Ethan Norof (@Ethan_Norof)

 

Nikola Jokic: I've been shouting from the rooftops for everyone to hop aboard The Joker's train, and it's hard not to get excited about his second-half outlook. Jusuf Nurkic (knee) isn't in shape, there is no guarantee that he'll fully rebound with his health this season and the Nuggets should be prioritizing player development with their youngsters in the second half of the season. He contributes across the stat sheet, really doesn't hurt you and offers the type of versatile upside not traditionally found on the waiver wire. 

 

Alex Len: Even if I'm still a little uneasy about his health (ankles), there is no denying that Alex Len has been productive when given the chance to contribute this season. The Suns are without an answer at power forward, and the team didn't pay Tyson Chandler $52M to sit on the bench when he's healthy enough to play. That means to expect more of Len at PF, where he's been quite productive in a short stint so far. 

 

Aaron Gordon: The path to minutes has finally cleared for 00, but his impressive athleticism may not translate to across-the-board production just yet. That's OK, and GMs should feel encouraged to stick with him now that he's finally in the starting lineup. Capable of producing across the stat sheet for a team that needs his defensive activity along the frontline, Gordon is the type of upside player you want at the back end of your roster.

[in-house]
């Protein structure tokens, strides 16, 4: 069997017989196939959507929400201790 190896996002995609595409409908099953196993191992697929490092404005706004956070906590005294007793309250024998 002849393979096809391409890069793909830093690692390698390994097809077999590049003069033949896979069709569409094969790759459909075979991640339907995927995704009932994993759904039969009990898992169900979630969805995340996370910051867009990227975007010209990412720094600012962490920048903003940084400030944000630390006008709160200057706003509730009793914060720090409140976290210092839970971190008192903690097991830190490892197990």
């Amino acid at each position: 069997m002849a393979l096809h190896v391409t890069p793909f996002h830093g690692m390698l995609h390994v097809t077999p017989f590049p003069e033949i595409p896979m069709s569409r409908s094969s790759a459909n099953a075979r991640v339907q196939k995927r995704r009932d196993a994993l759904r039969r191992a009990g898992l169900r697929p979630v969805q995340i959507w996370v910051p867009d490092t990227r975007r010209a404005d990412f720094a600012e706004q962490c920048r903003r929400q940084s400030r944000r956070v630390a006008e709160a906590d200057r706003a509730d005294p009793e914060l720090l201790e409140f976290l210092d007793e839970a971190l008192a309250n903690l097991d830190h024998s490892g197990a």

Myles Turner & Willie Cauley-Stein: The upside is clear for these two capable shot-blocking rookies—and they could both play consistently large roles for their teams as soon as this season—but each faces a more difficult path to consistent minutes than the other three on this list.

 

 

Jared Johnson (@JaredJ831)

 

Myles Turner, I just love that dude's game. He has 3-point range, can score in a variety of ways and his 3.6 block rate is nothing short of elite. Unfortunately, I don't see him truly realizing his potential this season as he stuck behind Ian Mahinmi in the rotation, but his future is very bright.

 

I would be enjoying Willie Cauley-Stein's recent surge a lot more if I didn't send him to the waiver wire literally the game before he started producing, but hey, it is what it is. He's been nice over the past five, owning averages of 10.2 points, 9.8 boards, 1.6 steals and 1.6 blocks per game on 57.9 percent shooting from the field and 70.0 percent from the stripe. As long as he's starting and playing around 30 minutes a night, he'll be a worthwhile guy to own in fantasy hoops.